Speaking in Tuesday night’s Dáil debate on the Sinn Féin Private Members Motion, Sinn Fein Louth TD Gerry Adams called on the government to end its insistence on fighting every compensation case exhaustively through the courts.
He also said that there is now an “imperative on the government to urgently introduce, before the summer recess, strong legislation requiring mandatory open disclosure in the HSE.”
The Louth TD said:
“A Cheann Chomhairle, the daily drip feed of revelations around the cervical cancer smear scandal, and the reports into the deaths of babies in the Portiuncula and Portlaoise hospitals, have undermined confidence in the health care service. They have also added to the trauma of the families affected.
Without the remarkable courage of Vicky Phelan, the cervical smear scandal might never have become public. Her rejection of a demand that she sign a confidentiality agreement was a hugely courageous and selfless act. Her example demands that this Oireachtas be equally courageous and resolute in how we confront and tackle this scandal.
There is now an imperative on the government to urgently introduce, before the summer recess, strong legislation requiring mandatory open disclosure in the HSE.
Nothing less will do. Nothing less will work. Nothing less is acceptable.
The distress and grief of Stephen Teap, Paul Reck, Emma Mhic Mhathúna, and of so many others demands that this government take all of the steps necessary to ensure there is no repeat of this, or any of the other scandals that have bedevilled the health service over the years. Sadly, there have been too many.
In the 1990’s over a thousand people, mainly women, were infected with contaminated blood products. The Blood Transfusion Service Board were warned about this but failed to tell those who had received the products. A report published three years ago revealed that at least 260 people who were infected with Hepatitis C had died in the 20 years since the facts first emerged.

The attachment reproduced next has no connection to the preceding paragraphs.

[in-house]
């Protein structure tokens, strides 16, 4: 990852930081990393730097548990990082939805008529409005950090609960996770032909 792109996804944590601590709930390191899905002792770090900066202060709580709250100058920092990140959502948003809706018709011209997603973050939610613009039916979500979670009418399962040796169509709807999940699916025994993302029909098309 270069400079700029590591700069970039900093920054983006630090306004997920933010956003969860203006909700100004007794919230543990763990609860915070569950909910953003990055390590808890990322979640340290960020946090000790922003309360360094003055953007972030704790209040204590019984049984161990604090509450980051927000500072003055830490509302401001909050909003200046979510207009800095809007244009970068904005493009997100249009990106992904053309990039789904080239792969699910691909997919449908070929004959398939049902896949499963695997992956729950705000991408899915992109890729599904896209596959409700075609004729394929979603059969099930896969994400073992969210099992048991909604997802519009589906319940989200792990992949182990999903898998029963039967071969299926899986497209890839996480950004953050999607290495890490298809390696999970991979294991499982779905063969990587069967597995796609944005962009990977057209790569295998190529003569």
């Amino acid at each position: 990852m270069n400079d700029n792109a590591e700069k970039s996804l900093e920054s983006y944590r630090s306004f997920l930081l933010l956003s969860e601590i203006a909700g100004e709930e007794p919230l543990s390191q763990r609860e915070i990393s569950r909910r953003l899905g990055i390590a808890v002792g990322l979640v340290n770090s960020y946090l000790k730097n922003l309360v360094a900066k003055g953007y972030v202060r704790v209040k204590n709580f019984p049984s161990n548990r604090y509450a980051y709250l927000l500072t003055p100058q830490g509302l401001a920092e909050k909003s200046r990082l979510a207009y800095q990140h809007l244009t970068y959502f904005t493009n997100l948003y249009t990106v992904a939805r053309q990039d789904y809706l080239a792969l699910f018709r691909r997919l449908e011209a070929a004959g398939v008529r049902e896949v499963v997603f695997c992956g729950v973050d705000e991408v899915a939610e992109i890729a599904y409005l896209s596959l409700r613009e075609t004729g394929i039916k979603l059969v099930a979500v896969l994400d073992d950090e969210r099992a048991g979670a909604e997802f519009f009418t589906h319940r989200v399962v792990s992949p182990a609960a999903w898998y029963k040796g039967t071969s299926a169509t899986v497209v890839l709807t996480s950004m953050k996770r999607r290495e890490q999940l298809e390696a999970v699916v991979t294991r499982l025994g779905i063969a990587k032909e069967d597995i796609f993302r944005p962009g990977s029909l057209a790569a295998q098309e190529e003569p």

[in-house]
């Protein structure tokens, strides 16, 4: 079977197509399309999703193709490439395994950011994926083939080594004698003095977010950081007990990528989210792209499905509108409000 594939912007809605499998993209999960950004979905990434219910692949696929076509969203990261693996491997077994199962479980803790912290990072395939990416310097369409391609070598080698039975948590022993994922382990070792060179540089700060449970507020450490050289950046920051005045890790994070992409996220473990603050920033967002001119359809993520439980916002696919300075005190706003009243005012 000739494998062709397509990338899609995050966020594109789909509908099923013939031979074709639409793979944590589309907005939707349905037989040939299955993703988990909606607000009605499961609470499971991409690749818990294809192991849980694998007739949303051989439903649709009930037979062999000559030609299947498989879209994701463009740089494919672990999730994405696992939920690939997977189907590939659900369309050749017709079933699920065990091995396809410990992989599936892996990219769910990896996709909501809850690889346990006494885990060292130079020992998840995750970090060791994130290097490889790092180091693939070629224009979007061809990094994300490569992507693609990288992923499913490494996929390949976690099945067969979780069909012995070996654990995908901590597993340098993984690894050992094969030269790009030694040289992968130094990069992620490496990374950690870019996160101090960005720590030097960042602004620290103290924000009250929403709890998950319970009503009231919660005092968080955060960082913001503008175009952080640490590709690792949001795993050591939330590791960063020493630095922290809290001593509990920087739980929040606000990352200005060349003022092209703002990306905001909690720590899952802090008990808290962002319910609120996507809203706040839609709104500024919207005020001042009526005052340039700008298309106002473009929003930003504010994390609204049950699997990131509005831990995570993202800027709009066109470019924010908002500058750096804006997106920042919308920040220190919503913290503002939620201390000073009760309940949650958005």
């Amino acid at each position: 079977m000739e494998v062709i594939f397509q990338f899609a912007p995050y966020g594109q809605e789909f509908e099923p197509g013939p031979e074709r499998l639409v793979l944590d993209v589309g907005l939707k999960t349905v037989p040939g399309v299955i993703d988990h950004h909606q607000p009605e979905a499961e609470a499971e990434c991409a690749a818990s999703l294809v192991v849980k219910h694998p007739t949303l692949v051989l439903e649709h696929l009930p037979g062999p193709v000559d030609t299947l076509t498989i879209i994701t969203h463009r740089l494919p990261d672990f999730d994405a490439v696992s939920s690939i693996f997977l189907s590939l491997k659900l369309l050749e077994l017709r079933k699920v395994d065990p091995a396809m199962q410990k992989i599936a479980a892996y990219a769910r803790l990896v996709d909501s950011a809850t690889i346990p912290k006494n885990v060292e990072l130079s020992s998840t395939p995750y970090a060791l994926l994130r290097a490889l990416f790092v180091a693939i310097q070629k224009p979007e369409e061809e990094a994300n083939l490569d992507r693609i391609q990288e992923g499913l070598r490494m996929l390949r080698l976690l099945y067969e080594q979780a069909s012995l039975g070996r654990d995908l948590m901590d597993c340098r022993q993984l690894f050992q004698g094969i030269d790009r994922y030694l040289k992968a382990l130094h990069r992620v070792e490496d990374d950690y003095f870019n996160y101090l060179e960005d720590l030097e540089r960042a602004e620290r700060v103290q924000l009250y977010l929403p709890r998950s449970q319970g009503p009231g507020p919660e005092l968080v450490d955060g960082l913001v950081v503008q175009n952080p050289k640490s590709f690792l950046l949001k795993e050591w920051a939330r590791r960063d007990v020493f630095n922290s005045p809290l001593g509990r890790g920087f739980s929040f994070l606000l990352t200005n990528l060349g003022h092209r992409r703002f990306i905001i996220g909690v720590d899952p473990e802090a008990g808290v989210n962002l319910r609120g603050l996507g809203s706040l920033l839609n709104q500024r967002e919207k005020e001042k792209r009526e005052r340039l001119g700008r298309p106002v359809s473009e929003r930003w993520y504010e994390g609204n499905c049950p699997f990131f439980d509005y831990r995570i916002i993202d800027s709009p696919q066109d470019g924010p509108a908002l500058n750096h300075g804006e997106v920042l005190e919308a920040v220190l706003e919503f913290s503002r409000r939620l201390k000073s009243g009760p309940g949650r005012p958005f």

Another victim of the culture of secrecy and cover-up is Louise O’Keefe. It took her 15 years to win her legal battle forcing the government to pay her compensation for the abuse she had endured as a pupil.
There are many elderly women victims of symphysiotomy who are still fighting for truth and compensation. And none of us can forget the women victims of the Magdalene Laundries or the mother and baby homes, or Savita Halappanavar or the countless others.
Nor should we forget that this government and previous governments have forced many of these women to fight long, expensive, stressful legal battles. The government approach is to fight every case tooth and nail.
This too has to change. The government has said it will not oppose our motion. That is not the same as supporting it. I am therefore appealing to every Teachta Dalaí to support the Sinn Féin motion, and the need for justice and support for the women affected, and for the families of those women who have tragically died.
And I am appealing to government to go beyond its position tonight by speedily introducing the legislation needed for mandatory open disclosure. This is a necessary and immediate step in rebuilding confidence in the healthcare service”.